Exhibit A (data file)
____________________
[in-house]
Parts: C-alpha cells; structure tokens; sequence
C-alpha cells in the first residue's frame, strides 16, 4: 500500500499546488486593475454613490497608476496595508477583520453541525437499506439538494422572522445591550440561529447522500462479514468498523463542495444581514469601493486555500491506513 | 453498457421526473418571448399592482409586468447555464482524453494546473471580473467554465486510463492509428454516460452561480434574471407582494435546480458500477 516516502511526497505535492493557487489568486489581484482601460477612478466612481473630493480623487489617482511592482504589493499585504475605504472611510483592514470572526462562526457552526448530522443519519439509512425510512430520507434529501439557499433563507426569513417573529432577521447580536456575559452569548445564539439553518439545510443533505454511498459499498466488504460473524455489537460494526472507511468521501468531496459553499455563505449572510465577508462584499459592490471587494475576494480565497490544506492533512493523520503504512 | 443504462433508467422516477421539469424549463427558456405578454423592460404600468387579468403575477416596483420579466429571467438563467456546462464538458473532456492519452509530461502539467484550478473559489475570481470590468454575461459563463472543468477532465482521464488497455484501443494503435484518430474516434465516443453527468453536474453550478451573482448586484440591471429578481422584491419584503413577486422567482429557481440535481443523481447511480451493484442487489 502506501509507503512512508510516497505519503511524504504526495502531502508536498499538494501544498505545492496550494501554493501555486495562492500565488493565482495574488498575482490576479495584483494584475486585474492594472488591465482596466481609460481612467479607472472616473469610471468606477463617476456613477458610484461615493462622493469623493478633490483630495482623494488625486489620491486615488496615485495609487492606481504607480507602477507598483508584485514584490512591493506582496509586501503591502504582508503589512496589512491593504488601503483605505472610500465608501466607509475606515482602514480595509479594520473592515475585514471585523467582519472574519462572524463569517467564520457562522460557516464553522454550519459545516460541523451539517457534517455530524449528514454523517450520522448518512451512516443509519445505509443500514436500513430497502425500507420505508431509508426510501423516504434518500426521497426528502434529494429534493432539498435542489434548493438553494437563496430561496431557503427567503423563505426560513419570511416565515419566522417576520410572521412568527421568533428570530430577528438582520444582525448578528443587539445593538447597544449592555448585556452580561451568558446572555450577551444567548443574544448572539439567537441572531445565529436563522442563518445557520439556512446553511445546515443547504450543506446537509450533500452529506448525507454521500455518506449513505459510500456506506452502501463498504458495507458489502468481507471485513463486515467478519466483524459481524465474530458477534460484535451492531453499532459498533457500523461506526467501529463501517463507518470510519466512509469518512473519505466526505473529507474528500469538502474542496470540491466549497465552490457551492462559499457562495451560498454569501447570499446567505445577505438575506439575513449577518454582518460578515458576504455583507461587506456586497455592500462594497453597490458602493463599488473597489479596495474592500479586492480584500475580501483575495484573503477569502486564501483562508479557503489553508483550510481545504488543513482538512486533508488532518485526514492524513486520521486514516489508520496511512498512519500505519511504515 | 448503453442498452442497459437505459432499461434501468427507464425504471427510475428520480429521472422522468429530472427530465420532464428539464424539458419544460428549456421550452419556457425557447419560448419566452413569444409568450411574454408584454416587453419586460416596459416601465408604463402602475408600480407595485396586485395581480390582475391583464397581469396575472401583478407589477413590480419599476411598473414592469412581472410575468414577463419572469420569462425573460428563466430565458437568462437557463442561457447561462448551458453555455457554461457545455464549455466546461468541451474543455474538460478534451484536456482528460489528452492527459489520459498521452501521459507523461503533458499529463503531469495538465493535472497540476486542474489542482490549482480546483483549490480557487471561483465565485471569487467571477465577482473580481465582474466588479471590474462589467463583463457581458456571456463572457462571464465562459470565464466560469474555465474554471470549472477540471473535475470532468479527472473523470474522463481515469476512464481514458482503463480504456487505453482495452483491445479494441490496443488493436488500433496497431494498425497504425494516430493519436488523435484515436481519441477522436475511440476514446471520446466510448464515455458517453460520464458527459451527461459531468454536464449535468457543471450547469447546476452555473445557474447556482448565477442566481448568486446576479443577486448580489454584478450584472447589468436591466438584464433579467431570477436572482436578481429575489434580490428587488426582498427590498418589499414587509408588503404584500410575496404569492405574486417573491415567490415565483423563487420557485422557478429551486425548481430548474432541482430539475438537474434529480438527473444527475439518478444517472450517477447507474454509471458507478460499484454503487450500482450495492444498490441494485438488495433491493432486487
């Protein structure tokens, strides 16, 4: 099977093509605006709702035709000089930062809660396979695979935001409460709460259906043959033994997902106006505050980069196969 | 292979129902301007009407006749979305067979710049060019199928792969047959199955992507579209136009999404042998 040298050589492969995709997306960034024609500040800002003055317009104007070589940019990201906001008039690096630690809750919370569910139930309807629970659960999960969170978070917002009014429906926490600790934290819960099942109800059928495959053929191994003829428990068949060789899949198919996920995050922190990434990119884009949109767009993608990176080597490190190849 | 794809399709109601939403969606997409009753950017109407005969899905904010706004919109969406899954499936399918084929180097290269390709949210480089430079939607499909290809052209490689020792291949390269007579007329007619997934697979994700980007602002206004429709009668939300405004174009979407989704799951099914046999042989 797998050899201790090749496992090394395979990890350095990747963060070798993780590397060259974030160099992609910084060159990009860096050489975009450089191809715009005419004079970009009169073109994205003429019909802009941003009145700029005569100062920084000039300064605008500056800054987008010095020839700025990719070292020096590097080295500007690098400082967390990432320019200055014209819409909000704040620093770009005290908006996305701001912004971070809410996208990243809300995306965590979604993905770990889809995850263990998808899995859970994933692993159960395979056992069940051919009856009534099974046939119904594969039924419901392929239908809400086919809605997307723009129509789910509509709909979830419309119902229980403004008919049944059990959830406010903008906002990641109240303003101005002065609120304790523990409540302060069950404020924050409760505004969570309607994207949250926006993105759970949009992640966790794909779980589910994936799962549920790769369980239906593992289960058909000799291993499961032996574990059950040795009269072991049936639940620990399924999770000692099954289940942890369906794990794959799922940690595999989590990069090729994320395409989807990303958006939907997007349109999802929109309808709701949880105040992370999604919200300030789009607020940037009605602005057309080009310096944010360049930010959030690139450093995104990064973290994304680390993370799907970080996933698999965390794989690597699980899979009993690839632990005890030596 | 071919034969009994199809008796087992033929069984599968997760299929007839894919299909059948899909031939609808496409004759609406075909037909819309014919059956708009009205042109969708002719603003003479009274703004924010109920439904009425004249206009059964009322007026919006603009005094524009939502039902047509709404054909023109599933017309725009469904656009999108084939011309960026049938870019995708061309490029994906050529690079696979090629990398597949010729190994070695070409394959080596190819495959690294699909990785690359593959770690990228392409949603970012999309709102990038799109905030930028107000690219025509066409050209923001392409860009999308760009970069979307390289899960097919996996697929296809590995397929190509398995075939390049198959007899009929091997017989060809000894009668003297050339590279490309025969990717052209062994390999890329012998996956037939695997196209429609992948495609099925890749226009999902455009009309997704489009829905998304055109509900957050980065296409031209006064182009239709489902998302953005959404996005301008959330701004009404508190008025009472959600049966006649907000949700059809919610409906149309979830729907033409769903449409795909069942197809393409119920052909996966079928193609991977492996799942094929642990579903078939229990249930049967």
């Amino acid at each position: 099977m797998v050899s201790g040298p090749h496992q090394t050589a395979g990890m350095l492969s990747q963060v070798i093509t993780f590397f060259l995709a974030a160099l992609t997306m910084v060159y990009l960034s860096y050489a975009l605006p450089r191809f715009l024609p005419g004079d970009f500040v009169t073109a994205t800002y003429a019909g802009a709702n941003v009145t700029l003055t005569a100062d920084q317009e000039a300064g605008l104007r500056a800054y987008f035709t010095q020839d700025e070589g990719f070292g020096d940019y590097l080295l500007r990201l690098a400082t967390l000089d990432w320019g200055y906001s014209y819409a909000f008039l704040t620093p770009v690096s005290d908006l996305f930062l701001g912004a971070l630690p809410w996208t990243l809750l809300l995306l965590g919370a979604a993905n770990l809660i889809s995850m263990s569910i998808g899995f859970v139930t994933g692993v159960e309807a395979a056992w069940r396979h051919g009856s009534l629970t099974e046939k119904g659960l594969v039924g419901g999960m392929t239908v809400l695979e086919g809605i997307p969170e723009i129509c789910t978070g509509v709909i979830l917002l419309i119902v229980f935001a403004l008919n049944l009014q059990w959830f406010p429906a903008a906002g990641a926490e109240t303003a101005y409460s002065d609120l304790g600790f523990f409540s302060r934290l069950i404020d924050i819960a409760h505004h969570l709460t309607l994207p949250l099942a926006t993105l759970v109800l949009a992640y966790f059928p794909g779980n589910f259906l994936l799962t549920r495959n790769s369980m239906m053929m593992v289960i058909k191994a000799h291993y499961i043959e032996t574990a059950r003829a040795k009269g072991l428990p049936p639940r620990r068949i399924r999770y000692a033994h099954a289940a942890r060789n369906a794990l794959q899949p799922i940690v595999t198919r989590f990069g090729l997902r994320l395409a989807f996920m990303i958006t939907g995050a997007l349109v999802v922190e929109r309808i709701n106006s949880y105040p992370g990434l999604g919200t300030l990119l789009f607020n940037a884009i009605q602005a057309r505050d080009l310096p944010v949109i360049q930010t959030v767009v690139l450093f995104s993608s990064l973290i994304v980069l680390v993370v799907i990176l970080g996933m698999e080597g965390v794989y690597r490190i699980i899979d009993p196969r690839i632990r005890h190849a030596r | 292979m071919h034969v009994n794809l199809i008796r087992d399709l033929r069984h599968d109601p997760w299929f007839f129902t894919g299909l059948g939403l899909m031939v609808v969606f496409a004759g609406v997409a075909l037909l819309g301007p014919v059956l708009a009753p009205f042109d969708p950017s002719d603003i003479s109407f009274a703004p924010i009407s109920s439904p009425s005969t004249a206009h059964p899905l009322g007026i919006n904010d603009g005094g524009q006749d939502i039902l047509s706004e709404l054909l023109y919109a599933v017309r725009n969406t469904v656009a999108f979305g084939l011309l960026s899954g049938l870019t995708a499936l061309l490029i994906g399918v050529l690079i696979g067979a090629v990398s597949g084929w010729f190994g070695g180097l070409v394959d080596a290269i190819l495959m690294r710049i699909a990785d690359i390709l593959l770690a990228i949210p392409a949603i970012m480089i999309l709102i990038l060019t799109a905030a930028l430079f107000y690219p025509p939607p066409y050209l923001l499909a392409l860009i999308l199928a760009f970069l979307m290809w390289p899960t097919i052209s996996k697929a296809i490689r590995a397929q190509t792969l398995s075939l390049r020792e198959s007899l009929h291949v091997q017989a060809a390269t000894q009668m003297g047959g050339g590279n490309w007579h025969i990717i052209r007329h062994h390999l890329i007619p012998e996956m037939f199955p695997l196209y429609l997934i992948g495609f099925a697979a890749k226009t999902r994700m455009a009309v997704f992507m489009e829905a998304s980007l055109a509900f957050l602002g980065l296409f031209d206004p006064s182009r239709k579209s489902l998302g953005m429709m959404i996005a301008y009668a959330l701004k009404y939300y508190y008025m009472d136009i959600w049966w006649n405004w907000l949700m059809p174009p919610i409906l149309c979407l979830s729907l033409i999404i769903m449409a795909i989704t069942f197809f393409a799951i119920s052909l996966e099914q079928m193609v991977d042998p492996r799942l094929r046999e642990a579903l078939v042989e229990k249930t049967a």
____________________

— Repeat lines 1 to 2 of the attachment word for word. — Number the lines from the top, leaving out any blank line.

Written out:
[in-house]
Parts: C-alpha cells; structure tokens; sequence